Most Executives Fear Their Companies Will Fail If They Don’t Adopt A.I.

November 14, 2019, 5:01 AM UTC

Artificial intelligence is so important for business success, executives said in a new survey, that most of them fear their companies will fail without it.

Seventy-five percent of executives “believe they risk going out of business in 5 years if they don’t scale AI,” according to a report released Thursday by consulting firm Accenture.

Athena Reilly, a managing director at Accenture who co-authored the report, said the findings show that there’s a “a sense of urgency at the top” about artificial intelligence. If a business ignores the technology, competitors who have mastered it are more likely to gain a big advantage.

Additionally, 76% of respondents said they are struggling to widely adopt A.I. in their businesses.

Reilly explained that such troubles are often the result of failing to properly manage corporate data. For machine-learning projects to succeed, businesses must be able to identify what data is most important to them, and then correctly clean and sort that information so it can be put to use.

“This is a big Achilles heel,” Reilly said.

Accenture’s report was based on a survey of 1,500 C-suite executives worldwide, from industries including banking, energy, life sciences, and travel.

In certain cases, corporate data management problems have ballooned to the point where some executives feel overwhelmed, and they use those problems “as an excuse” to avoid A.I. entirely, according to Reilly, telling themselves, “’I have bad data, therefore I can’t do things like A.I.’”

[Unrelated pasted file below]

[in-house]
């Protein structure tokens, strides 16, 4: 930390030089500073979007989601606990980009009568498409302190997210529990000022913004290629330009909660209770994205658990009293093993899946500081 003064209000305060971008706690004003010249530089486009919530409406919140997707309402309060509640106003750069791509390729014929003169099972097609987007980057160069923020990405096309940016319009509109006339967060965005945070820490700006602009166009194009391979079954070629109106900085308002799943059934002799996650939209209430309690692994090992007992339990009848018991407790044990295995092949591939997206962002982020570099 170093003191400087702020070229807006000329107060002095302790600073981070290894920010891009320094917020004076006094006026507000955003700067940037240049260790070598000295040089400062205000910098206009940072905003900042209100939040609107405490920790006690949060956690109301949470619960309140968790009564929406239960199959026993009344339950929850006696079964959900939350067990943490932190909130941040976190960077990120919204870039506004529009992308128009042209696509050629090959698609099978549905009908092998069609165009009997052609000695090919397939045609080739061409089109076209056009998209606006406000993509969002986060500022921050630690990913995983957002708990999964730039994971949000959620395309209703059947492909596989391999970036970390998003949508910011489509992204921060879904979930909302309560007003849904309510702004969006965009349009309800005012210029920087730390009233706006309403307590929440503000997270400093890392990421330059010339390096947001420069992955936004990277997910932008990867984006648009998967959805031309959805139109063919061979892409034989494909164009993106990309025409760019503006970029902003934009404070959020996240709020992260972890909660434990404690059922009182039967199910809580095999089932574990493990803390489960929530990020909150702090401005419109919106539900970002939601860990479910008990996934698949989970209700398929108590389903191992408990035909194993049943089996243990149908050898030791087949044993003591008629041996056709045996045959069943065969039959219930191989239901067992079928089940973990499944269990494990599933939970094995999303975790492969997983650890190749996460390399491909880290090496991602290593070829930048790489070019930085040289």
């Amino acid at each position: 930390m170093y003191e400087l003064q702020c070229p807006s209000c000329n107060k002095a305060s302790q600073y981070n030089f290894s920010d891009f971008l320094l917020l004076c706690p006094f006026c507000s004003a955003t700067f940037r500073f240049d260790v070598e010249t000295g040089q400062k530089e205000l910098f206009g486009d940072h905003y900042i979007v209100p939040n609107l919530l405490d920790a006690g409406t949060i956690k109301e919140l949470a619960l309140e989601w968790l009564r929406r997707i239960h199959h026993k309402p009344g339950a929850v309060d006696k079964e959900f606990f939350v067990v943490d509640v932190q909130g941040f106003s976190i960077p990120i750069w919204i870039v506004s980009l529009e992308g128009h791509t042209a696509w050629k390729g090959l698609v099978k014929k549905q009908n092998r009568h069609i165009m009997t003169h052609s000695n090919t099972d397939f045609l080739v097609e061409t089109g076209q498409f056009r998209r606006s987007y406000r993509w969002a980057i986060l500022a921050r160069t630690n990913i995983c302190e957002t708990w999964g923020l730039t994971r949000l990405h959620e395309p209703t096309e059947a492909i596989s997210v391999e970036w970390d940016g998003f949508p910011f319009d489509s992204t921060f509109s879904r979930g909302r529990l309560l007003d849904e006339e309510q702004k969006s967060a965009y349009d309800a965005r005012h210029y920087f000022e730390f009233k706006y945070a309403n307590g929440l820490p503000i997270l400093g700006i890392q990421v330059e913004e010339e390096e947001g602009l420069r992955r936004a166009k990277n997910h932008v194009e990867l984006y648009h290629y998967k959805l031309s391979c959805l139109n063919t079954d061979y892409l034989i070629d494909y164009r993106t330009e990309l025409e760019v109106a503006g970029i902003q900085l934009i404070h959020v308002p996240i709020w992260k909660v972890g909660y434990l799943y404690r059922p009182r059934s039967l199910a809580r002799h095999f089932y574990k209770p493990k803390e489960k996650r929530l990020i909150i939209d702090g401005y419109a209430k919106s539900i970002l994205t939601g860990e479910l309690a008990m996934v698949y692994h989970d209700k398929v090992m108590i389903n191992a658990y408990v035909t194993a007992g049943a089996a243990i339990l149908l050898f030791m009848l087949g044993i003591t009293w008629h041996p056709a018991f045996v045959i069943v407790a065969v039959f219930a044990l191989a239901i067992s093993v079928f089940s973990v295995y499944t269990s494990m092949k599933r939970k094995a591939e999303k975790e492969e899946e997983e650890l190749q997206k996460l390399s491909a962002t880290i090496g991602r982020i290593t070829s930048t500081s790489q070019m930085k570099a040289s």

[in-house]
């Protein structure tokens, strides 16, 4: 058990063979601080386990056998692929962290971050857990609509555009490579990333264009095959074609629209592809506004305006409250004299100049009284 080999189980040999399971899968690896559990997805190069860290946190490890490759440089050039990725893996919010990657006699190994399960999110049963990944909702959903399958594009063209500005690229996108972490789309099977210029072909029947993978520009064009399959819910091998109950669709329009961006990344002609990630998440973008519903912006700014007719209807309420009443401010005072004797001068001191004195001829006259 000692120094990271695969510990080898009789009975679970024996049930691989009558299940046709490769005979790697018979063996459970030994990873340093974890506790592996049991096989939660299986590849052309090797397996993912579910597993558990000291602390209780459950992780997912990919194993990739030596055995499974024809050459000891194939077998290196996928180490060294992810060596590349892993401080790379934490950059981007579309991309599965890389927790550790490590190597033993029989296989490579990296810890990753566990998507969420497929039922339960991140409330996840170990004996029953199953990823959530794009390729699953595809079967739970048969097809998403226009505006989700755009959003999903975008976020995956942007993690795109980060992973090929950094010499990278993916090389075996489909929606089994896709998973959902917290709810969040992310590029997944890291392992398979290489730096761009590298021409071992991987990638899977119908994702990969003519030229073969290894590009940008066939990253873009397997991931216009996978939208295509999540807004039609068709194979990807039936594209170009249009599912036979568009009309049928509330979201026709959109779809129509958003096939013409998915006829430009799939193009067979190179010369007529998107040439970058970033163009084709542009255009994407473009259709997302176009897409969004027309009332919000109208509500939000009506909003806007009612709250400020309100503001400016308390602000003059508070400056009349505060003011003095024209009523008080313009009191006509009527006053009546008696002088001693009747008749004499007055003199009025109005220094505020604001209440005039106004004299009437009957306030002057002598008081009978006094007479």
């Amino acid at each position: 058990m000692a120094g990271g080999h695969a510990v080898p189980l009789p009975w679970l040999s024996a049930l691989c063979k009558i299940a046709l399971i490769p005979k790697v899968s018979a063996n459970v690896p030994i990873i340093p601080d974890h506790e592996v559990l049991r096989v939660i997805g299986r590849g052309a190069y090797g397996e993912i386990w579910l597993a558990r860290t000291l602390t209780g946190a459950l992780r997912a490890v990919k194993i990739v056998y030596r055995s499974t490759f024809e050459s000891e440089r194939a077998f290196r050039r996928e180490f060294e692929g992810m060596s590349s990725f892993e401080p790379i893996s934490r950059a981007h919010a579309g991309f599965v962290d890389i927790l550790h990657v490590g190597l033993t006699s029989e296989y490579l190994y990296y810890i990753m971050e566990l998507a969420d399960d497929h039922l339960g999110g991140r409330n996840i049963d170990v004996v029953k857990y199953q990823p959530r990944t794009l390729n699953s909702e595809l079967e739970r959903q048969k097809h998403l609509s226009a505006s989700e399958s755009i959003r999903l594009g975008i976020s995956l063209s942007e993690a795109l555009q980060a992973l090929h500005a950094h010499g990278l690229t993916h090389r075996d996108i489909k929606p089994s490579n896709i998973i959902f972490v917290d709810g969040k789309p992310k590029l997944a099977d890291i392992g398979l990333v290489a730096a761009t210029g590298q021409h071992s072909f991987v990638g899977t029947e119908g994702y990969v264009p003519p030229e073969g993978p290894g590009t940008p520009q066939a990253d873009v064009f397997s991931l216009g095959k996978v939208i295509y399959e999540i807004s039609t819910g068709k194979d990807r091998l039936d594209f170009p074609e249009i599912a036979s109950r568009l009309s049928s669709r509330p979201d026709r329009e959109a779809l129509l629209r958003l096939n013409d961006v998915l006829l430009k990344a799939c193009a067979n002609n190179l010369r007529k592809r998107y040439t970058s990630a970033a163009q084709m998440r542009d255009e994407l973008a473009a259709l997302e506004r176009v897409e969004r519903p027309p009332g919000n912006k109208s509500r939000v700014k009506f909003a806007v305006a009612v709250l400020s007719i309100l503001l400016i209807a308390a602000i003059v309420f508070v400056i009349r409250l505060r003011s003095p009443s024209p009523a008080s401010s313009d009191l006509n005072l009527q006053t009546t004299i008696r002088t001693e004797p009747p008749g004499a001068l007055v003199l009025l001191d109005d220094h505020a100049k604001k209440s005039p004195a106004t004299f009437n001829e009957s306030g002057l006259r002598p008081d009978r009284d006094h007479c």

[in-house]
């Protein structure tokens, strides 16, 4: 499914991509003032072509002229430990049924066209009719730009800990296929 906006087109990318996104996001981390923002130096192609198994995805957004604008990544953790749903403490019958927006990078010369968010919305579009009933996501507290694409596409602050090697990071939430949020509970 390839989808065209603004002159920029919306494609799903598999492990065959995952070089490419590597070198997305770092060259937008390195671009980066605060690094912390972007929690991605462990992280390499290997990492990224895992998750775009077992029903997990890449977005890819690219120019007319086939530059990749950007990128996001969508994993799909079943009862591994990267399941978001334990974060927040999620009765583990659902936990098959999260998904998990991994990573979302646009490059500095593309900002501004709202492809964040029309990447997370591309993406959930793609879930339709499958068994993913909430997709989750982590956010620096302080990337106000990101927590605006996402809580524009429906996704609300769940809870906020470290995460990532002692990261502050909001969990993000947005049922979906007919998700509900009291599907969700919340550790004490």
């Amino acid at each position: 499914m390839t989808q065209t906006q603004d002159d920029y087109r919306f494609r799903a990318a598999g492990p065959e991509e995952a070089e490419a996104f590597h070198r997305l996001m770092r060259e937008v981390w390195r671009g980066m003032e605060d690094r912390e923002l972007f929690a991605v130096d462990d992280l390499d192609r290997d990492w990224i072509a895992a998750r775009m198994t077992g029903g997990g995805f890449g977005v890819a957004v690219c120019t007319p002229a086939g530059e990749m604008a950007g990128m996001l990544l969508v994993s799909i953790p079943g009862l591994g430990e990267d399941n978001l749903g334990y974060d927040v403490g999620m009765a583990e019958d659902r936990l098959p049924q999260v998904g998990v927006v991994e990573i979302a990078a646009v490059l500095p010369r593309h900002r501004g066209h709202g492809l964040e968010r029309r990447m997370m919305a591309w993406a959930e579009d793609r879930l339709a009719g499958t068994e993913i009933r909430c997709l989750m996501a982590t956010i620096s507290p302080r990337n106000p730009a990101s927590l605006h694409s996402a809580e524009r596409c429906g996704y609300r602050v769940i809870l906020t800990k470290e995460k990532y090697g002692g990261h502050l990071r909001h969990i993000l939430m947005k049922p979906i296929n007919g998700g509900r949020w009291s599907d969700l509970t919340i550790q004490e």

Adopting A.I. is not as simple as a company merely creating a chatbot or using natural language processing to parse business contracts in order to present workers with the most important information. Although these projects may have some value, they are so broad that they may fail to significantly impact the overall business. In fact, they may not deliver value at all, Reilly said.

Successful A.I. projects “need to be grounded in a business problem” with clear goals and metrics, she said. For instance, a company may want to use the technology to be more successful in collecting payments from clients. The company could set a specific goal—improving collections by a specified percent—and then use a particular statistical or A.I. technique to help achieve that goal. 

“That’s grounded in a business problem, versus let’s adopt a technology,” Reilly said.

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